Unusually I didn’t take any photos of the day, but here is my GPS trail of our ride, including the wrong turn for a few kms coming out of North Geelong on the A10.


Thanks Marc, thanks Carl for the ride.

I always love going to visit my brother and sister-in-law down in Melbourne whenever I get the chance. It is always good for a laugh and we have a fun time telling stories or picking on each other. Since they got married last year, they have been steadily outfitting their house with decorations that are unique for them. This post is not a “Better Homes and Gardens” house showcase, but a couple of photos showing their unique taste in furnishings.

My sister-in-law is an avid reader with a wide and varied taste in literary genres (her taste in pay TV shows is another matter, and should never be published on the interweb). They have a massive bookcase surrounding the TV, but what is the highlight of this shelving unit is the top right corner where there is an unlikely grouping of books. Bill Clinton, The Holy Bible, Heineken, and the Oxford English Dictionary should never be bedfellows.

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They both found a poster that makes them happy to fill a long vacant void in their kitchen. They are not millionaires but this poster makes them feel happy, and me too, every time they walk past it.

Melbourne 2013_0008

The other poster in their place is one gained from when my Brother and I went to the Tour Down Under in Adelaide and met the greatest professional cyclist ever – “The Cannibal” Eddy Merkx! We waited for him to sign the poster for us and got a photo with him as well. Having said that, placing this in the corridor on the way to the WC is kind of intimidating.

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Lastly is their most recent addition. Every house needs a Dr. Evil chair. Where else in the house could you hatch plans for global or intergalactic domination. I found myself thinking evil conquering thoughts just sitting in it. It’s cool!

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The Emperor would be jealous, at least the lighting is better.

Return of the Jedi - Emperor Palpatine

Back to Le Tour.

I love going down to Melbourne, for a host of reasons. The main reason is to visit family, but my brother and I have a shared love of cycling. I have ridden with him and his riding crew quite a few times, and this weekend just gone gave me another opportunity to indulge in our shared passion. But best laid plans came undone from the time I touched down. No QANTAS didn’t lose my bike, but my brother was suffering from a serious case of man-flu – enough to keep him off the bike.

So it would be me riding solo to meet up with his riding crew. I knew that riding in Melbourne would require me to come prepared. This meant thermal tights and lots of layers. I was just hoping for little wind and no rain. Little did I realise that the city was experiencing its coldest weather spell of the year. Saturday morning and I was up at 6:15 to suit up for the ride. Did I say it was cold?


Light on, liquid bottled, layers on, I stepped outside and BAM – it was 0 degrees Celsius (32 degrees Fahrenheit). It was bloody cold. The normal gradual warm up for the first few kms was thrown out the window, I was spinning 110 rpm just to get warm. By the time I got to Beach Road (about 8km from my brother’s house), my average speed was up over 33kph. I couldn’t feel my toes, it was soooo cold! Getting to Beach Road on the weekend is always a sight. Waiting for the lights to turn green I estimated that at least 200 cyclists had ridden through the intersection in both directions. There wasn’t an event on, this is just Melbourne on the weekend – Australia’s home of amateur cycling. I would eventually ride past thousands of cyclists on this trip, and it makes you happy seeing so many people enjoying their two wheel freedom. They have even implemented a clearway on both sides of the road on the weekend mornings in acknowledgement of all the two wheel traffic. I rode the further 8km to Black Rock to rendezvous with my brother’s riding crew. First up was Mark and his wife Leslie, joined by their friend Darren who I would ride with for the first time. Darren had just acquired a new BMC Racemachine RM01 – SWEET! Next came Big Dave, who is always good for a laugh. He proceeded to remark that he thought he looked like Robin Hood in his winter tights and that it was so cold he nearly grabbed his skis instead of his bike. Next came Pete who had been off the bike for some time since his big ride on the 3 Peaks challenge. Last to arrive was Tall Dave, on his custom Ridley uber fast bike. One of the other regulars, Pete’s brother in-law Carl, had already set off to do some “secret training”. The group was assembled and we weren’t getting any warmer so off we went.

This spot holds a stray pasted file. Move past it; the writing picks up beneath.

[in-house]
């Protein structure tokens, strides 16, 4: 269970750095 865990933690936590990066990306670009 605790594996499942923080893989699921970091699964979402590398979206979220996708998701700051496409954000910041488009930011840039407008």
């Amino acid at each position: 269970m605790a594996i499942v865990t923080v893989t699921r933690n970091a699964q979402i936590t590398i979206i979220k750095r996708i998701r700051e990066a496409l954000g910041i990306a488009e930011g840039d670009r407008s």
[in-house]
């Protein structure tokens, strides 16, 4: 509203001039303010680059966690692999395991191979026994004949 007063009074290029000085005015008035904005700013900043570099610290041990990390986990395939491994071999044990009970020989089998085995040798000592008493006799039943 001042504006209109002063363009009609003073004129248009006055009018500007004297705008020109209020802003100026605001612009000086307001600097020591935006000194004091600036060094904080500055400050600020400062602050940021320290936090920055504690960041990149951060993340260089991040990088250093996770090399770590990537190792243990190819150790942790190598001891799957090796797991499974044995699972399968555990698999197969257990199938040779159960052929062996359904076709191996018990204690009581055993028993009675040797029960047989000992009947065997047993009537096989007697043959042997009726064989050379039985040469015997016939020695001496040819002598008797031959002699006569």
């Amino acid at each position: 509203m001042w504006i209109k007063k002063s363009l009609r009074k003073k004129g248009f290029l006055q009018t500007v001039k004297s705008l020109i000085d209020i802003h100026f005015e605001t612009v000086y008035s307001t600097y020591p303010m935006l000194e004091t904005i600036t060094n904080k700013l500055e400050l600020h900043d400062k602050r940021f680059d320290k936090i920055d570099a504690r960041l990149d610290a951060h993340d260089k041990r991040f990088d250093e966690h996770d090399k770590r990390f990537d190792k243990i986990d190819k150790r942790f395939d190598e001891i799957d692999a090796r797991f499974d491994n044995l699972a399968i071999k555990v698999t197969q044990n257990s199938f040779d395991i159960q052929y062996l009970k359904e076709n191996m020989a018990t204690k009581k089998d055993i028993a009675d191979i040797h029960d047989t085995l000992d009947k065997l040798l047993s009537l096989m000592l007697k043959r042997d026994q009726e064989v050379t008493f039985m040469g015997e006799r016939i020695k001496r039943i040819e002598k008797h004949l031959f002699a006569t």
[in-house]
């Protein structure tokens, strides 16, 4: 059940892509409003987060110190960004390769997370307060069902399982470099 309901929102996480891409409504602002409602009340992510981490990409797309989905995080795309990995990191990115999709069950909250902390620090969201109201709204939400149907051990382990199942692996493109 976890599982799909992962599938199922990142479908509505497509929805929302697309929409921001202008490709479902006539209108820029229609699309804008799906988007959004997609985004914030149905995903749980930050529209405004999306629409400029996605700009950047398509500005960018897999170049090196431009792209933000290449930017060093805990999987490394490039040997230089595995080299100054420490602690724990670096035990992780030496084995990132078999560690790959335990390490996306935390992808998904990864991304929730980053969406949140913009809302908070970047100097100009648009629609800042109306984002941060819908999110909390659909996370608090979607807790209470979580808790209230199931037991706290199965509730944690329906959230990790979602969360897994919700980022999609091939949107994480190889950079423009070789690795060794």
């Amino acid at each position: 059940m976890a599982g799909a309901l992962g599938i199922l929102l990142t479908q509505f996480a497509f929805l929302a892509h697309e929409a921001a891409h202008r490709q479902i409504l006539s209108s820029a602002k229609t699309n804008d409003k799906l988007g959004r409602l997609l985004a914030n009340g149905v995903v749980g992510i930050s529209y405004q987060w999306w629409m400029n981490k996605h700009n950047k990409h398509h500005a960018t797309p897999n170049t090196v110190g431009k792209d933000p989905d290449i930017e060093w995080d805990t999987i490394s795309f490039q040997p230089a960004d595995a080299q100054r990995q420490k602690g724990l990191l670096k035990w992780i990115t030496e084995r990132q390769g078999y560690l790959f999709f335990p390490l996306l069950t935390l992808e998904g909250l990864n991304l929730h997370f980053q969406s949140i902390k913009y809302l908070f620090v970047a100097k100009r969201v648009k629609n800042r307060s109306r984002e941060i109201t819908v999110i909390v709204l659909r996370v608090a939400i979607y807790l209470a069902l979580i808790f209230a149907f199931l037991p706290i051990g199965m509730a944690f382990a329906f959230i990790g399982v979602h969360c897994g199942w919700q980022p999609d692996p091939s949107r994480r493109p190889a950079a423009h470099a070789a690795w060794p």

It was good to catch up with the crew most of whom I hadn’t seen in a long time. Normally we have Big Dave’s wife Sue riding with us too, but she had succumbed to an injury with her hamstring. Bad enough to have her seeing an osteopath for treatment and no chance to go out for a ride. I have to admit that both Sue and Leslie are pretty impressive on two wheels. If we keep a pace no more than 30kph (18 1/2 mph) they can keep pace with us the whole way. I got the chance to chat with all the crew and catch up on what I had missed. They proceeded to tell me that my brother has been conspicuously absent from the weekend rides of late, so much so that they suspect that he has a mistress named Donna (which is a mis-spelling of doona, the Aussie word for duvet or quilt, which he has used as the excuse for being under rather than on his bike). I asked Mark where we were headed and he told me Two Bays. A quick calculation in my head, and I figured that I might be on a century ride for the day – cool. The ride to Two Bays involved riding down to Frankston and then climbing up the hills in the back country to get to Mt Eliza. The climbing was decent enough to challenge us, and I wanted to lead out as much as possible. Up the first steep incline, Mark wanted to show off his new Look bike and put the hammer down to go past me. Tall Dave followed him up, coming alongside of me. As we neared the crest, Tall Dave turned around at the same time as Mark began to peter out. Their wheels overlapped and then Tall Dave touched his front wheel against Mark’s rear. It all happened in slow motion in front of me, and Tall Dave nearly caught it but had lost too much momentum and went down. This triggered off a set of events that would unfold later in the day – but we were not to know at the time. Tall Dave had gone down reasonably hard on the palm of his hand – he is tall after all and fell from a greater height than I would have. He also bashed up his elbow, and his knee was letting out a bit of Claret. But he told us he was alright and he rode on gingerly never getting to the front again. We continued riding up the hills and Mark was telling me about the virtues of his new Look machine. It was at this point I heard someone yell out, “C’Mon Boys, get moving!” It was Leslie. Yes the sole lady rider in the group laid down the gauntlet. So off I went. I pulled up a few kilometres up the road to allow everybody to regroup and continue on to Mt Eliza together.